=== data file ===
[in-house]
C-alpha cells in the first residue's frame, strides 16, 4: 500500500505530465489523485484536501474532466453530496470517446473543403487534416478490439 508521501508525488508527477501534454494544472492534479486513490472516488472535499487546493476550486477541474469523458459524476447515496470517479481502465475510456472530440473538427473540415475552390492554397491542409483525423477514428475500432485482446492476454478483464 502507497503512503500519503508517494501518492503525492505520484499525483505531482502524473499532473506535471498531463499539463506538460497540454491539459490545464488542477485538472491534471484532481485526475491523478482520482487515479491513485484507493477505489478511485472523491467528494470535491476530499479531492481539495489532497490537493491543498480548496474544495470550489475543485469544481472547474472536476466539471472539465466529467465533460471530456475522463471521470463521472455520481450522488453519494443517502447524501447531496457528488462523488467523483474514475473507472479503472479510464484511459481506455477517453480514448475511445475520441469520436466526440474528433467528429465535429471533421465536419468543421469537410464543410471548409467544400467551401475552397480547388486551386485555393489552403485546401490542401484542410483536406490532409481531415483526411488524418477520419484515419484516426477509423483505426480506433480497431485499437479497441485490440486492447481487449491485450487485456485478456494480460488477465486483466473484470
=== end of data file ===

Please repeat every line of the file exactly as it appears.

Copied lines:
[in-house]
C-alpha cells in the first residue's frame, strides 16, 4: 500500500505530465489523485484536501474532466453530496470517446473543403487534416478490439 508521501508525488508527477501534454494544472492534479486513490472516488472535499487546493476550486477541474469523458459524476447515496470517479481502465475510456472530440473538427473540415475552390492554397491542409483525423477514428475500432485482446492476454478483464 502507497503512503500519503508517494501518492503525492505520484499525483505531482502524473499532473506535471498531463499539463506538460497540454491539459490545464488542477485538472491534471484532481485526475491523478482520482487515479491513485484507493477505489478511485472523491467528494470535491476530499479531492481539495489532497490537493491543498480548496474544495470550489475543485469544481472547474472536476466539471472539465466529467465533460471530456475522463471521470463521472455520481450522488453519494443517502447524501447531496457528488462523488467523483474514475473507472479503472479510464484511459481506455477517453480514448475511445475520441469520436466526440474528433467528429465535429471533421465536419468543421469537410464543410471548409467544400467551401475552397480547388486551386485555393489552403485546401490542401484542410483536406490532409481531415483526411488524418477520419484515419484516426477509423483505426480506433480497431485499437479497441485490440486492447481487449491485450487485456485478456494480460488477465486483466473484470